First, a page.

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The Ring Two

The Ring Two feels like it desperately needs to be The Ring, too. Yet it lacks some of the fundamental aspects that made Gore Verbinski’s remake of Hideo Nakata’s Ringu so popular with American audiences in the first place.

It’s no doubt that Ringu is a superior film compared to its stateside incarnation. The film had a depth to it that brought out more than just the gimmick of victims being found dead seven days after viewing the contents of an underground style videotape. The film introduced hints of the arcane ranging from psychic abilities to telekinetic powers all at the disposal of a very fragile and unstable youth.

Sure, there was a sprinkle of The Omen type vibe thrown in for effect, but it worked. Verbinski’s adaptation isolated the more commercial aspects of Ringu, namely the videotape phenomena, and ran with them. Truth be told, the concept is a publicity dream, and the team over at Dreamworks had a field day.

Countering this more vacant approach to the adaptation was Verbinski’s touch as a music video director. Verbinski’s film was steeped in cyclical symbology, taking the whole thing a step further than its predecessor had. This is not to overlook the manner in which the world of The Ring glistened through the lens of cinematographer Bojan Bezelli, whose framing and composition made the film look and feel larger than life.

The one constant thread stitching The Ring and The Ring Two, production-wise, is screenwriter Ehren Kruger. His barebones approach to adapting the first Ringu may have worked largely because of what else was brought to the table in other aspects of production. Who can forget those wonderful nods to Alfred Hitchcock, and the infusion of circles at every turn?

This time out, Kruger is less successful, and the minimalist approach is beginning to show signs of strain. After Verbinski and a slew of other directors came and went, Dreamworks finally turned their focus back to the man responsible for the first incarnation of the Ringu novels on-screen, Hideo Nakata. This is all well and good, but a return to the roots of the series was definitely not the studios first intent. Judging by the marketing campaign it would seem that they wanted more Gore, and frankly it appears that he wanted no more.

So with Nakata on board we are delivered a sequel that does what a sequel is expected to do, sputter and struggle its way through a runtime that feels more like a prison sentence. Reading a synopsis for Nakata’s Ringu 2, for which he also shares a screenwriting credit, it would seem that Kruger’s original approach to adaptation was put into play with the sequel. Kruger takes one element from the original sequel and expands it into a full length feature, excising all else for sake of that good old Hollywood feel.

What results is a hollow film, devoid of any feeling, emotion, or scope. Sure, we get to follow Rachel Keller (Naomi Watts) and her son Aiden (David Dorfman) as they seek to restart their lives in a quiet town outside of the big city. The problem is, every other suggested plot thread from the first film, however muted they may have been, is completely ignored here. Instead of including the struggle by periphery characters to understand the events transpiring, Kruger keeps the focus solely on Rachel and Aiden, and the attempts by Samara (Kelly Stables) to possess young Aiden.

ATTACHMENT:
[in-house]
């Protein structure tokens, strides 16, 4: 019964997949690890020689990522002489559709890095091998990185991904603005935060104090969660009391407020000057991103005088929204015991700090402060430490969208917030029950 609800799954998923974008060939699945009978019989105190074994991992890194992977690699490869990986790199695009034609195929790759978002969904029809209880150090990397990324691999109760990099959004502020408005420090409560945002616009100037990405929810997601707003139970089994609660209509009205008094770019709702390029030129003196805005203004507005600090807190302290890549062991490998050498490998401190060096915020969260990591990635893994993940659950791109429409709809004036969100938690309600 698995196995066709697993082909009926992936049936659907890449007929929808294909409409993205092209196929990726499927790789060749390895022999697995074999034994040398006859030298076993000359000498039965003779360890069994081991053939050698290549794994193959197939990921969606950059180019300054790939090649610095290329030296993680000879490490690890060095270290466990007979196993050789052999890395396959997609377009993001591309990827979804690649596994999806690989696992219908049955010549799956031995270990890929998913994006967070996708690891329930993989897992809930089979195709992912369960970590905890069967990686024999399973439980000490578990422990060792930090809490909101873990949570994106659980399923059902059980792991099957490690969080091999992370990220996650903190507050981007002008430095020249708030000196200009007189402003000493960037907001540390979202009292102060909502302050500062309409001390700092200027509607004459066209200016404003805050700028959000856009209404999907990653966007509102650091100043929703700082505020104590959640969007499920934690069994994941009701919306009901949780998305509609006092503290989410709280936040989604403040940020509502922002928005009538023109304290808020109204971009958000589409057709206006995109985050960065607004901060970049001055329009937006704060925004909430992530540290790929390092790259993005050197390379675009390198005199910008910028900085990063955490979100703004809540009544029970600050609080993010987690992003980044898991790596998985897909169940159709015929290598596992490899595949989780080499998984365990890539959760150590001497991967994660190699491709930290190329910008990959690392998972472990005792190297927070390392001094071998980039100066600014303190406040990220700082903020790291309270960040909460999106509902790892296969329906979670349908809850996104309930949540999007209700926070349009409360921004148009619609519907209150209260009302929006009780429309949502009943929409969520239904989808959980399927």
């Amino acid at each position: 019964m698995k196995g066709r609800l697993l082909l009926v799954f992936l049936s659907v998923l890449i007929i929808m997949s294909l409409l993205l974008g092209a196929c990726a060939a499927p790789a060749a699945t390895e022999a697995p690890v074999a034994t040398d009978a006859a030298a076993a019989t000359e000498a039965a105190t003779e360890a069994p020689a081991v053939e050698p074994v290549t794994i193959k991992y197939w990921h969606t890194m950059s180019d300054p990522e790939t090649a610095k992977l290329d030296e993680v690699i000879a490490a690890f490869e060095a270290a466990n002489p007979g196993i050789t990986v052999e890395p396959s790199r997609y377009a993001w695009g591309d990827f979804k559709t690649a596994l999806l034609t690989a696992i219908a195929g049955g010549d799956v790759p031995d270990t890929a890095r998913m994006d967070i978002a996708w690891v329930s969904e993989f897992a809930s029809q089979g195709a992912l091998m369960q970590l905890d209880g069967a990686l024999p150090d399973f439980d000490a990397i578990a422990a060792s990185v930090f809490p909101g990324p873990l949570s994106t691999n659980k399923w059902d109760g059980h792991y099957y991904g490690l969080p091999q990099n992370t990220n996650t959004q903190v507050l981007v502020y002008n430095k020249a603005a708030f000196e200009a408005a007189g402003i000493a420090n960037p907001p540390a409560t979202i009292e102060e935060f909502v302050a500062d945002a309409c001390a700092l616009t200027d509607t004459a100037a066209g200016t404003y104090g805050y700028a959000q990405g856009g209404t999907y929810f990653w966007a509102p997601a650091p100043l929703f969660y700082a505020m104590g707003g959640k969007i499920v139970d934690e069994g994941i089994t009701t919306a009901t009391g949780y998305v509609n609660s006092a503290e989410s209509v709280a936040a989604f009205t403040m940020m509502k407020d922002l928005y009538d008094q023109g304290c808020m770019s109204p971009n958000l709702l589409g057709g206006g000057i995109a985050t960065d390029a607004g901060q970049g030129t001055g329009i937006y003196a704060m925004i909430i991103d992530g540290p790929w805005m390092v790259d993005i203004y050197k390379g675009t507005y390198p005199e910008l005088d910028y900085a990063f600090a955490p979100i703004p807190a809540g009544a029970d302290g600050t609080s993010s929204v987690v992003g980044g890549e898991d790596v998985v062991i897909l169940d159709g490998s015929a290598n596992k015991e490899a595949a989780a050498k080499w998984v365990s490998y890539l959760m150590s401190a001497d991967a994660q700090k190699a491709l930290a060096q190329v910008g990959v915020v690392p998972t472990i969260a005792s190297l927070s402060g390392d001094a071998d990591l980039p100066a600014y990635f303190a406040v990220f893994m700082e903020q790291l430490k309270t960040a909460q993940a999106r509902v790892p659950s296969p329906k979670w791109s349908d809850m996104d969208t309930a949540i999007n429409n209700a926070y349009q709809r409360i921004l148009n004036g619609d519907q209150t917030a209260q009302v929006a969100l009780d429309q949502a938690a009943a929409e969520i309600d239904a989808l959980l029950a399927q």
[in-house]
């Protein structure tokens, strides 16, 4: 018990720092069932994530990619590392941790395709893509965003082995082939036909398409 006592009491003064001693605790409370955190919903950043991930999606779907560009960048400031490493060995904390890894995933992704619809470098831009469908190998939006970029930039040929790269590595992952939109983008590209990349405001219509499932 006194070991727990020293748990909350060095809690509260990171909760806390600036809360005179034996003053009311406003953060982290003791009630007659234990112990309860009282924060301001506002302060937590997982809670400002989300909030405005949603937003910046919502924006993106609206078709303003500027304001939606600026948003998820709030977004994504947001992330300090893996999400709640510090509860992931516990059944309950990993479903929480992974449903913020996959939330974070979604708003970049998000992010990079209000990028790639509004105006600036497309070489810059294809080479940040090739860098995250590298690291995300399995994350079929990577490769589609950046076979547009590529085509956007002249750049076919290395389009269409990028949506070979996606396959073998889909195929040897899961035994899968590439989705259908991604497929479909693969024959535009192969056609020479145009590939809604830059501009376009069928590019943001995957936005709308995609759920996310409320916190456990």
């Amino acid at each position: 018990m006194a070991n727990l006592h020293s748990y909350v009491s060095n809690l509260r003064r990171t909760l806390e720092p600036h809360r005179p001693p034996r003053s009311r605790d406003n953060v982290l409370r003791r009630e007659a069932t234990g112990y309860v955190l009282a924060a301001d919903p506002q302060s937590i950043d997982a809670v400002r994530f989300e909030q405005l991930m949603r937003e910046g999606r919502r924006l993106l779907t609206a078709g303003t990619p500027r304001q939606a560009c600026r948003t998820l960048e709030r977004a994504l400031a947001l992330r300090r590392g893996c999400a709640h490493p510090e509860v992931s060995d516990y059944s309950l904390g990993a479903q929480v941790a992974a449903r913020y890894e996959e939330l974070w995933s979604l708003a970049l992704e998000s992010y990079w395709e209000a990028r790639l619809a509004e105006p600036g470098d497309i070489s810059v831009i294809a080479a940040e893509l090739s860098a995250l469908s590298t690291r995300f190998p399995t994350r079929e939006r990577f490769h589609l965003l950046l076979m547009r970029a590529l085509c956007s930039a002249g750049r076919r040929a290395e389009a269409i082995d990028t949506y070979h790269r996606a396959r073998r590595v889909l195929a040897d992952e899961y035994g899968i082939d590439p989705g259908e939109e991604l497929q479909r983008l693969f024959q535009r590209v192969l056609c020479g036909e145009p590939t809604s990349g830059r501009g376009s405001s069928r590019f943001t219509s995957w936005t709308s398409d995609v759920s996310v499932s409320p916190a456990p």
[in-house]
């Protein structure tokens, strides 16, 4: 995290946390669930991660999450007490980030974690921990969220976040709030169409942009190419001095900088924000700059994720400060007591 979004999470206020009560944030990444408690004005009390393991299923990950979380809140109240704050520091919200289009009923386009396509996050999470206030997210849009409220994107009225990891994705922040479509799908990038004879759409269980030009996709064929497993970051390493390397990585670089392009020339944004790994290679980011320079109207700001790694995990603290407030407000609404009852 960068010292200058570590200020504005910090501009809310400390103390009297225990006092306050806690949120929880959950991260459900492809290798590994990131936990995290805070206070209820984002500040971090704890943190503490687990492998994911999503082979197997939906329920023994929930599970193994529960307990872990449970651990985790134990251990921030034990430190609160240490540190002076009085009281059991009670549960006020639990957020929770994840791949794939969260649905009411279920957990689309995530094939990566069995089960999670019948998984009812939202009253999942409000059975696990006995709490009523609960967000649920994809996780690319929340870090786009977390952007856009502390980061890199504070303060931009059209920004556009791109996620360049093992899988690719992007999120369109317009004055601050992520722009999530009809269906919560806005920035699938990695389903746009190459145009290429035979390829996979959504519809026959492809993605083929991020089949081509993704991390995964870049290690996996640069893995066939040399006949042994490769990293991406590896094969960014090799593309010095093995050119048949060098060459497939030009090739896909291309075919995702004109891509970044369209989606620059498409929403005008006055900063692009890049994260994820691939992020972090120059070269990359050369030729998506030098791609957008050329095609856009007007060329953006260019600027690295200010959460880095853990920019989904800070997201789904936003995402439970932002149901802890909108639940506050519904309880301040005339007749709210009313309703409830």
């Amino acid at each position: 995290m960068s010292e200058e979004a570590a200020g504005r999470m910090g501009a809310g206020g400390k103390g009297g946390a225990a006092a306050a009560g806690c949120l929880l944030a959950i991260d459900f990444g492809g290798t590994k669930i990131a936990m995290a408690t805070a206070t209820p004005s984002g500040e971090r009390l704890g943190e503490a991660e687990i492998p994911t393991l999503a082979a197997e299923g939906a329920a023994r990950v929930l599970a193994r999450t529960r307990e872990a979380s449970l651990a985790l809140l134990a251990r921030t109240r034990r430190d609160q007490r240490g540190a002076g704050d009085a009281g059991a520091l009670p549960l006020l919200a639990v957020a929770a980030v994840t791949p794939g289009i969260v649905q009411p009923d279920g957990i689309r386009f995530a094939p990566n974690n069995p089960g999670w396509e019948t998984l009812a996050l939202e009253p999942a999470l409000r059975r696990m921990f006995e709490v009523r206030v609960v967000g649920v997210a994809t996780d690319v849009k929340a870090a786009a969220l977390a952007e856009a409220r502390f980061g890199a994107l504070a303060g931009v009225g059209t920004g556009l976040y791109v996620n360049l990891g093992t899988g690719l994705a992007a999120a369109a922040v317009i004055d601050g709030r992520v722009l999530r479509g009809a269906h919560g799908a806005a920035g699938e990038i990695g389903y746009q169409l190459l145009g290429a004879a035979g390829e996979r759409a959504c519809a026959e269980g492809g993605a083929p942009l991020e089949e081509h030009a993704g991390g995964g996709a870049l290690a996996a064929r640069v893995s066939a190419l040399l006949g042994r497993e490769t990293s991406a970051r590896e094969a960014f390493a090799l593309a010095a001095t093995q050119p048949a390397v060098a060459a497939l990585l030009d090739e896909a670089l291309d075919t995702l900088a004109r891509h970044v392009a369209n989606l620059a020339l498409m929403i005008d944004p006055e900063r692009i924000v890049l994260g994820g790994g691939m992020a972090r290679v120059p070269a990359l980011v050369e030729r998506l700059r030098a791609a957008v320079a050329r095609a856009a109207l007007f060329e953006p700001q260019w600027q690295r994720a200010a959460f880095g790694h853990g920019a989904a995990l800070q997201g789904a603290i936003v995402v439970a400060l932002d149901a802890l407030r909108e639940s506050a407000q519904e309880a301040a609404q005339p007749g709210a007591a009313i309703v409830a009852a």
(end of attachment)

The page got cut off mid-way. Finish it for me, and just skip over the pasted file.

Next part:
The “how’s and why’s” behind Samara’s ability to haunt without even viewing the tape are strewn together with little or no logic to them whatsoever. These were plot points which were originally set up in Ringu, then ignored in The Ring, and now rushed into acceptance.

This is where the film falls flat on its face. You can’t build up a set of rules in one film, and then completely ignore those same rules without adequate explanation as to why. In The Ring we learn about the cycle and the sickly twisted manner in which the curse can be broken. The conceit was simple; Samara, by way of the tape, forces victims to choose between their own death and the selfishness of condemning someone else to die in their place.

Yet when Rachel investigates what appears to be a Samara-related death, she somehow provides Samara access to her son Aiden, whom Samara wishes to become. The problem is, the closing sequence in The Ring already setup the necessary connection with Aiden, and foreshadowed his eventual possession adequately. Did Kruger simply forget the ending to his original film?

Nakata’s subdued approach to framing his sequences, via cinematographer Gabriel Beristain, mixes perfectly with the original Ringu series but sticks out against the polished high gloss imagery of the original remake. Add to this a cameo by none other than Sissy Spacek, her role retained to avoid spoilers, feels completely wasted.

“Original remake.” Perhaps this oxymoron is evidence as to where the series took its first wrong turn. American films are huge all over the world, without suffering extensive remakes. It feels self-righteous and wrong to bury the filmic efforts from places other than the U.S. in exchange for supercharged re-do’s.


Mario Anima

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